It was contended that the appellant entered into contract to buy the coffee as the farmer entered the appellant’s premises in which case the coffee became the appellant’s at that stage but actual sale took place after the coffee was processed. I find this argument unconvincing and in conflict with the established principle on when property in the goods passes to the buyer.


Section 17 of the Sale of Goods Act provides that:


“Where there is a contract for the sale of unascertained goods, no property in the goods is transferred to the buyer until the goods are ascertained.”


It was clearly stated by AW1 that the appellant would opt to either buy the coffee or return it to the farmer after it had been processed. I believe this was done because at that stage both the quantity and quality of the FAQ coffee could not be ascertained for purposes of attaching exportable value to it. I do not therefore see how that coffee would be said to be the appellant’s property at that stage.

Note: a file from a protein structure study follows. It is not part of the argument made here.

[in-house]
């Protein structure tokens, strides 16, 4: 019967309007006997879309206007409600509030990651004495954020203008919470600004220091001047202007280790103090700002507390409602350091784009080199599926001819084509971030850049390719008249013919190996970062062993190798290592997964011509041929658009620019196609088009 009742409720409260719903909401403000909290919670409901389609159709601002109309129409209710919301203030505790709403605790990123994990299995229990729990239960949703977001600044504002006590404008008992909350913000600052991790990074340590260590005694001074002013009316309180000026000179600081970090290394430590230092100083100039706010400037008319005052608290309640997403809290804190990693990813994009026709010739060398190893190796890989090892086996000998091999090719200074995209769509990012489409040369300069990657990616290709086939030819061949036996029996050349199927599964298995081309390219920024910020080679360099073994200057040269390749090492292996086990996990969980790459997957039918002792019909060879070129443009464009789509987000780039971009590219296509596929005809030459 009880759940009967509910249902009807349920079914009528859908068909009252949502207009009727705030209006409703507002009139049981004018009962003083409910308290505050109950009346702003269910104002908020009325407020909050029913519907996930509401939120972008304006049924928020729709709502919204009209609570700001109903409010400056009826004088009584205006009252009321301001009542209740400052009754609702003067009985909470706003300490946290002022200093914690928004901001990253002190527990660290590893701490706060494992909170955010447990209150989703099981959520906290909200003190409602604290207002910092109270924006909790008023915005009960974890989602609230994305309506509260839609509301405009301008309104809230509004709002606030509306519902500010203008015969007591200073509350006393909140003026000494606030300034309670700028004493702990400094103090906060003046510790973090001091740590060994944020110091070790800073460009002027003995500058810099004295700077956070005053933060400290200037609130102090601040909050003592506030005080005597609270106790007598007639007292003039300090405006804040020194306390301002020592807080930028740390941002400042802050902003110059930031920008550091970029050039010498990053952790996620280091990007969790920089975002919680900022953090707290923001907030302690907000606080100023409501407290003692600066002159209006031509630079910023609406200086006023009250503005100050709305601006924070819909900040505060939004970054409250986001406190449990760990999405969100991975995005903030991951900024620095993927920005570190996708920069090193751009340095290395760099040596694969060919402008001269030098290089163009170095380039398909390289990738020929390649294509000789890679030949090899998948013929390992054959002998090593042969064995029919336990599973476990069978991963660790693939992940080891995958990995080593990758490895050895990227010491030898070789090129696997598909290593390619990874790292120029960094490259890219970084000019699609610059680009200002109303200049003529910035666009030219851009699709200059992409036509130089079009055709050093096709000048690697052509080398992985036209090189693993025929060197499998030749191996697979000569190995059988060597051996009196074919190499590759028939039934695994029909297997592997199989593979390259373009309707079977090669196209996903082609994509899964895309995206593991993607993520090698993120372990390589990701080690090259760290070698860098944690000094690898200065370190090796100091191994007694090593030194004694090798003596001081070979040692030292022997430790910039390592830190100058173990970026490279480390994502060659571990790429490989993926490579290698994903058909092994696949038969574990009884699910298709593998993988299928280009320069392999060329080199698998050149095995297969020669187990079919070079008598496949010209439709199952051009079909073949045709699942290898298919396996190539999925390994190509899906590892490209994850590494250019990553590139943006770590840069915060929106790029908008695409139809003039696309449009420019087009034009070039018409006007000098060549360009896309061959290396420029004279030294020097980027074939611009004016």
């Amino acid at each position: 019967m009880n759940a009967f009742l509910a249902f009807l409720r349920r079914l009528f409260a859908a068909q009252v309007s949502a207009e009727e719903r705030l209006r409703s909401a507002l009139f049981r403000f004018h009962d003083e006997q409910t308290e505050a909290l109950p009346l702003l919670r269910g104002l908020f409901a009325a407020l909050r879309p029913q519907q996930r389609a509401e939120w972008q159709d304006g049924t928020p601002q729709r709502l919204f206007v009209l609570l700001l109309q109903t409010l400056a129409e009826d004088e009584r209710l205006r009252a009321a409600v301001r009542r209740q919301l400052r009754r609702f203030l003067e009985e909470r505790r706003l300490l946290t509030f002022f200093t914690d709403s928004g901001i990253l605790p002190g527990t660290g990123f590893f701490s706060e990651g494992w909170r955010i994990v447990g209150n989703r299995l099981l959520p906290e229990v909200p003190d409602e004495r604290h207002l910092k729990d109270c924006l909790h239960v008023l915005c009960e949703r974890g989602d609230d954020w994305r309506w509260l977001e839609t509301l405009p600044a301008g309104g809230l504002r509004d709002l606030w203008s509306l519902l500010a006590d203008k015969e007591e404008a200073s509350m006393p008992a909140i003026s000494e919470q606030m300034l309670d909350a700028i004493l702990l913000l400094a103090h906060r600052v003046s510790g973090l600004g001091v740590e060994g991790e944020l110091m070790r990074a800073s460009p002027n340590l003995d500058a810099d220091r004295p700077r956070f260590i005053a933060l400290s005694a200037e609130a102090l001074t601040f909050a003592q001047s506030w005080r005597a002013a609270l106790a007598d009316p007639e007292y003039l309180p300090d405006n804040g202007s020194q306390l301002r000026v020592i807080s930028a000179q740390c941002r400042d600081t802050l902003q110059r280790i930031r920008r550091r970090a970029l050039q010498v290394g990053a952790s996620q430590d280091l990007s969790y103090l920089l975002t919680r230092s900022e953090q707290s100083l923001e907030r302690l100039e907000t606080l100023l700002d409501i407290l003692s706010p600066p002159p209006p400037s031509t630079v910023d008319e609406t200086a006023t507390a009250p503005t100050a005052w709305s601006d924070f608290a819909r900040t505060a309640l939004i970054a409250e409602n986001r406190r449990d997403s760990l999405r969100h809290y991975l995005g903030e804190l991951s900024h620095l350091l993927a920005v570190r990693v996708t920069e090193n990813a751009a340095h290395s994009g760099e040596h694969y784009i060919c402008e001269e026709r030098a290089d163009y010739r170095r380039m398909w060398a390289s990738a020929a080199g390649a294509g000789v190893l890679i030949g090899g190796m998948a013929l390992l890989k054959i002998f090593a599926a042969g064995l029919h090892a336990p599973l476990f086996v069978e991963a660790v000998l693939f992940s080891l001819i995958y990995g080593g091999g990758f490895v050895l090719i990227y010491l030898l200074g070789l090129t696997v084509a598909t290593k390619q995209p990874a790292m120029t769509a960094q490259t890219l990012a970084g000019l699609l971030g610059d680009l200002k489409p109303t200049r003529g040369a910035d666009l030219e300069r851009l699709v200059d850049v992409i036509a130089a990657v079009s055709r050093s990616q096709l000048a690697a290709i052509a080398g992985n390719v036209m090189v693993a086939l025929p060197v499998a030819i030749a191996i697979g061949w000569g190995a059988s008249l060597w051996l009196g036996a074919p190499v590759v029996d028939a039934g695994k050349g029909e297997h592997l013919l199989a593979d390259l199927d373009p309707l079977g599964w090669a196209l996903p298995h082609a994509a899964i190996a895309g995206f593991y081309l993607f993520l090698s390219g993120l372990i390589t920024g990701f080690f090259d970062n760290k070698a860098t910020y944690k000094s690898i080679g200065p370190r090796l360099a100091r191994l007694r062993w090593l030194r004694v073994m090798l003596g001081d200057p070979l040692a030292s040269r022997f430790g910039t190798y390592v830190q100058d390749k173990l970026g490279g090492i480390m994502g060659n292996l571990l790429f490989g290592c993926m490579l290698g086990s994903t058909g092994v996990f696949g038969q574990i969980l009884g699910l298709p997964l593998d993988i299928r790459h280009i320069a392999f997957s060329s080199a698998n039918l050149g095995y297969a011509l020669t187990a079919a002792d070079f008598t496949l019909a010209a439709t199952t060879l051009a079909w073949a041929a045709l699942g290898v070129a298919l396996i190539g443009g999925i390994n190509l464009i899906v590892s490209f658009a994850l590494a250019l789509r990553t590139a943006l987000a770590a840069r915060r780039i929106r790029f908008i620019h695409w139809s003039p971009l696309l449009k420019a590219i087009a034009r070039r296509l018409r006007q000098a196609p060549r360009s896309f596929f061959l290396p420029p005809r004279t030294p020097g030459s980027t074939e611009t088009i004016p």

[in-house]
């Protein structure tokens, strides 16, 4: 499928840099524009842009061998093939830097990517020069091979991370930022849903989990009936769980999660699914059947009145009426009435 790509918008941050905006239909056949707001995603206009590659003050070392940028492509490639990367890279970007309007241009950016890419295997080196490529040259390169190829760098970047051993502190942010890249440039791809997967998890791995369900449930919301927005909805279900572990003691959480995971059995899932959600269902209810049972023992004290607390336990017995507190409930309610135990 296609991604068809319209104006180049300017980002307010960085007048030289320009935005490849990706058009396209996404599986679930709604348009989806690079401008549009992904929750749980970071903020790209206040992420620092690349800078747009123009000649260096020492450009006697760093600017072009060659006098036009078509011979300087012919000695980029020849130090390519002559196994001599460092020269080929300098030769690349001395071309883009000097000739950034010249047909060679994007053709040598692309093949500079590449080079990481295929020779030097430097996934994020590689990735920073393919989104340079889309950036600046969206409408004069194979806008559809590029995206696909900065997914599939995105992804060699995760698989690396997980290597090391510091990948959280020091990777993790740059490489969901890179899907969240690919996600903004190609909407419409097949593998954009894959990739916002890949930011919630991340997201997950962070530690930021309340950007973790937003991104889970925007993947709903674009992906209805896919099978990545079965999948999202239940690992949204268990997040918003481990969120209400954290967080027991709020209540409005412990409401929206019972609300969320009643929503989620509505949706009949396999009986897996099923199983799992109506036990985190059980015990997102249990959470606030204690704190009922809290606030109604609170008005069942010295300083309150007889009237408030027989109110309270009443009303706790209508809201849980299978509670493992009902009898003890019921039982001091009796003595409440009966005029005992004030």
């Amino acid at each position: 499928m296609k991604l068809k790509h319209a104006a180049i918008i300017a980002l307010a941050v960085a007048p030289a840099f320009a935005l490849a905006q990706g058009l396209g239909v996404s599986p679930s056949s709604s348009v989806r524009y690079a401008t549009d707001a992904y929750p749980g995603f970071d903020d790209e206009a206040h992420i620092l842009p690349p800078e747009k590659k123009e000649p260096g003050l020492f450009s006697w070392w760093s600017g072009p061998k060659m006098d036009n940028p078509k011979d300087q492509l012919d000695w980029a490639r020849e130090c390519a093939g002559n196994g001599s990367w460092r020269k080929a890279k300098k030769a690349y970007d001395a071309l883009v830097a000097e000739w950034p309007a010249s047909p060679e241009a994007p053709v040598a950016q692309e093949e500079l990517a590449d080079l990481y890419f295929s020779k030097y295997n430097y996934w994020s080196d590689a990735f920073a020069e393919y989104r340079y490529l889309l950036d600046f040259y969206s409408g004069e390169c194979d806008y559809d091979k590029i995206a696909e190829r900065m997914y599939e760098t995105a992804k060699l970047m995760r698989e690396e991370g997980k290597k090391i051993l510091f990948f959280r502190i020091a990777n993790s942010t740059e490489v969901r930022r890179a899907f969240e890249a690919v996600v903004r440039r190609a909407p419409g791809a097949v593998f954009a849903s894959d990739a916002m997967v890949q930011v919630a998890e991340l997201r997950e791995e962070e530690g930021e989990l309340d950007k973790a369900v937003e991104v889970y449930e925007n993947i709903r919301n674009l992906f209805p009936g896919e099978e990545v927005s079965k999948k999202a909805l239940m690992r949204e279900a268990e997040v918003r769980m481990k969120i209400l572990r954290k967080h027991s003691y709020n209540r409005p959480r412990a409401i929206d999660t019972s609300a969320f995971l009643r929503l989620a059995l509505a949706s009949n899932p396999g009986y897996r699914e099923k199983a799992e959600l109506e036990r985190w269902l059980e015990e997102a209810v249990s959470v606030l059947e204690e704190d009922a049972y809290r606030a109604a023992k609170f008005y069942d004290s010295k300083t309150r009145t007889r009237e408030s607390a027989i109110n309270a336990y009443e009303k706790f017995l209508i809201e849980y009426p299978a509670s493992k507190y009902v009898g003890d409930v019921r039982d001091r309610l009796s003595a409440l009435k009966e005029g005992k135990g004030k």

In any event, why would the farmer pay processing charges if the coffee belonged to the appellant at that stage?  It would be illogical and for that reason, I find that before the coffee was processed it belonged to the farmer. That is why the appellant was at liberty to either buy it or return it to the farmer after it was processed.


While this court agrees that processing of coffee was/is necessary for purposes of meeting exportable standards, the way the appellant did the processing in my view removed it from the ambit of what is anticipated by section 12 (1) of the VAT Act. Payments were made for the services by third parties thereby bringing the supplies squarely within the provisions of section 18 (4) of the VAT Act.